It's one of those days. You have a lot to do at your job and the load is heavier because a co-worker called in sick. At 10:00 am your work is interrupted by a call from your husband wanting to know if you remembered to deposit the money he asked you to so that the check to the car dealer does not bounce. You tell him you won't be able to do it before your lunch break and hang up wondering why you didn't just tell him to do it himself. At 12:30 when you are preparing to go for lunch, your daughter calls and tells you she forgot her flash drive at home and needs it to get a school project printed that is due today. You yell at her in justified frustration and hang up the phone.
After a harried lunch break of depositing money - thank heavens the ATM was working, driving home to pick up your daughter's flash drive (in the process you notice that she also has a printout of a very graphic email and photo from a young man who you have banned her from seeing - obviously that is what finished the printer ink at home) and dropping it off to her school, you grab a quick lunch at prepare to eat it at your desk. An hour later, as you try to catch up with your work feeling a little stressed about confronting your daughter, you get a call from your mother's nurse saying that she is refusing to take her medication and is becoming violent again. You tell her you will take care of it and you hang up and sit at your desk with your head in your hands.
You are not alone in your dilemma. You are a part of a class of adults who have been labeled the Sandwich Generation. These are persons who take care of children as well as elderly parents. It can be a very stressful situation as you find yourself being pulled in many different directions. What often happens is that you sometimes end up just letting things go, like the behavior of one of your children, just so you can deal with another more pressing issue, like your housekeeping duties or taking care of your parent. When this happens, your child or teenager gets away with some unacceptable behaviour simply because you were just too busy to chastise them or deal with it in totality.
There is also some guilt sometimes, when you feel like you could be doing more for the mother or father who took care of you as a child. You sense of obligation forces you to go above and beyond what may be the call of duty and run yourself ragged in an effort to feel like you have not been neglectful.
If you are in a similar scenario where you find yourself torn between your obligation to your children, husband and your parent, it is helpful to stop and take a look at the situation and see what can be done differently.
Set Priorities: Everything does not have to be done immediately and by you. Of all your obligations, you will have an idea of what are the most important things that you have to do. Start each day with a list and put a 1, 2 or 3 next to them to indicate the order of importance. Ensure that you complete the No. 1 items before you move to the No. 2's and so on.
Also remember that it is okay to say no sometimes when someone asks you to do things that you are not able to. If possible, refer them to someone else or make an arrangement to help them later when it is more convenient.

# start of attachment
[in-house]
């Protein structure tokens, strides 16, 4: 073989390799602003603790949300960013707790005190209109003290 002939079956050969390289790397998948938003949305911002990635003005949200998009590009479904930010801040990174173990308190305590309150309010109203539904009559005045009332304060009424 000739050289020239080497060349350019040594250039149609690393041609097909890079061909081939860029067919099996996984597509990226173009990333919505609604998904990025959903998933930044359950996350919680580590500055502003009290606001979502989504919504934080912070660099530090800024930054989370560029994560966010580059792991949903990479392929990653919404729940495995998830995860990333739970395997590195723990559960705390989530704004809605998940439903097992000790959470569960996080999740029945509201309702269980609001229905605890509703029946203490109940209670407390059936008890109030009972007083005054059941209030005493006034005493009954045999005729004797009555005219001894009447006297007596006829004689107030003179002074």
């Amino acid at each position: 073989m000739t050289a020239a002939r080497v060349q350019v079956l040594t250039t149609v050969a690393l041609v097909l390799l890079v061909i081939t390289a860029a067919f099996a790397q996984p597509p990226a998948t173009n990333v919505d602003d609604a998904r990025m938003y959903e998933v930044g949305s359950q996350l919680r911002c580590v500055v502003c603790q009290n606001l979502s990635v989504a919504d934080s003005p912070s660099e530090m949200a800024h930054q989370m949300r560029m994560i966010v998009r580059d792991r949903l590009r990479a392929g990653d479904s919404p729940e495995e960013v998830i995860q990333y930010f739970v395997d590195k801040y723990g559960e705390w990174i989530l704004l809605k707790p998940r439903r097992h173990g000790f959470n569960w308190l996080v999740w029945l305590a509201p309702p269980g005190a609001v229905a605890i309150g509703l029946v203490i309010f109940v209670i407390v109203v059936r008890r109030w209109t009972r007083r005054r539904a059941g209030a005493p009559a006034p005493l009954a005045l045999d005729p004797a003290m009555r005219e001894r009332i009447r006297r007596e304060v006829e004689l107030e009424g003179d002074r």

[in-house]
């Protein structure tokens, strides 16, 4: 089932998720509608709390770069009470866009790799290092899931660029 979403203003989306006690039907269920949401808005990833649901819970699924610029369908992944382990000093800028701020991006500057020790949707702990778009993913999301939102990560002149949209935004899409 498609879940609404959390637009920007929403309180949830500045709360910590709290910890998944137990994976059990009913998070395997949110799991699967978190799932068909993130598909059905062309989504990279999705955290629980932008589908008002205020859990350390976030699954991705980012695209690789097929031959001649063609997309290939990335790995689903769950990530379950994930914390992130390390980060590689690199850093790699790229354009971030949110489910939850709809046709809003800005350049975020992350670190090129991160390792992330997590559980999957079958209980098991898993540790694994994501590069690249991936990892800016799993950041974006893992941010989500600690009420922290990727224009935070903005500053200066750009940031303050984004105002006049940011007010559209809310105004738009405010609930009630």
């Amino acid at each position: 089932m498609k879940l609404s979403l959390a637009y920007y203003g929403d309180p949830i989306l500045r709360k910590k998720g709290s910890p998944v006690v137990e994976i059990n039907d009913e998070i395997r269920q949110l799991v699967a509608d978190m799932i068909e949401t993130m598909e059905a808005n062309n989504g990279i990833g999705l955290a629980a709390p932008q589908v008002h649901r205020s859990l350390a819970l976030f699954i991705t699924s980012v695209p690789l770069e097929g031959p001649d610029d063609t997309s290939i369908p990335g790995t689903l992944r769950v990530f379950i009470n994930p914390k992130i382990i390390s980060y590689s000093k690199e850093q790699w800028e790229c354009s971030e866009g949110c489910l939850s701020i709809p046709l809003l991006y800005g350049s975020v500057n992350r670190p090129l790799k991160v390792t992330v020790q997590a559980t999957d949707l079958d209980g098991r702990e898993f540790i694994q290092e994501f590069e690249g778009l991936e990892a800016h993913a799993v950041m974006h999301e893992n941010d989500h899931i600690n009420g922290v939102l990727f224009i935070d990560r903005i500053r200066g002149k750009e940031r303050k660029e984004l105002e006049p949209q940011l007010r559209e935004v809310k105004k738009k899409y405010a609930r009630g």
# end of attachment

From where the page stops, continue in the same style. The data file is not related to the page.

Time Management: This is not the art of seeing how many things we can cram into one day. It is more the ability to utilize your time wisely so that you work smart and not only hard. Ensure that there is adequate division between work, other obligations and also some time for leisure. It is being able to derive the greatest benefit out of your time.
Seek Family Support: If the parent is living in your home, you might want to ask a sibling to share the responsibility of staying with the parent sometimes so you can have some time with your husband or family to go out. They might also be able to help financially with the costs of caring for the parent in terms of medication, a care-taker, special food needs or doctor visit bills.
Get Professional Help: Professional help can take the form of a housekeeper or a nurse or aide for your parent's care. It does not have to be expensive. There are often people we know and trust from our communities or our church who will for a small fee, come in once or twice a week to help with some essential chores. There might also exist in your community a service for eligible elderly persons whereby aides come into the home to help with various tasks if the person is old or frail enough. If you are going to pay out of pocket for services, maybe your siblings can help you, since the care of an elderly parent should be a shared commitment on the part of all children and not just a burden on one.
Take care of yourself: Not taking care of yourself can result in excess stress or health problems. You have to make your mental and physical health of utmost importance. You cannot take care of anyone else, if you yourself are not well. Take time out to be alone or to engage in some activity that relaxes you or brings you some pleasure. This will also reduce or eliminate any resentment that creeps in when we find ourselves doing too much for others and nothing for ourselves.
The Understanding Spouse: Appeal to your spouse's understanding nature in matters relating to your children and maybe some household chores. Love is not just a word, it should also be expressed with action. He or she should understand when to take the kids out so you can have some time alone or be willing to help with things around the house so that you do not suffer burnout.
Remember you are just one person, with 2 arms and 2 legs. Banish the idea that you were meant to be superman or Superwoman and accept the idea that while you are a nurturing and caring person, there are limits to what is humanly possible.
Koren Norton, B. Sc. , LMSW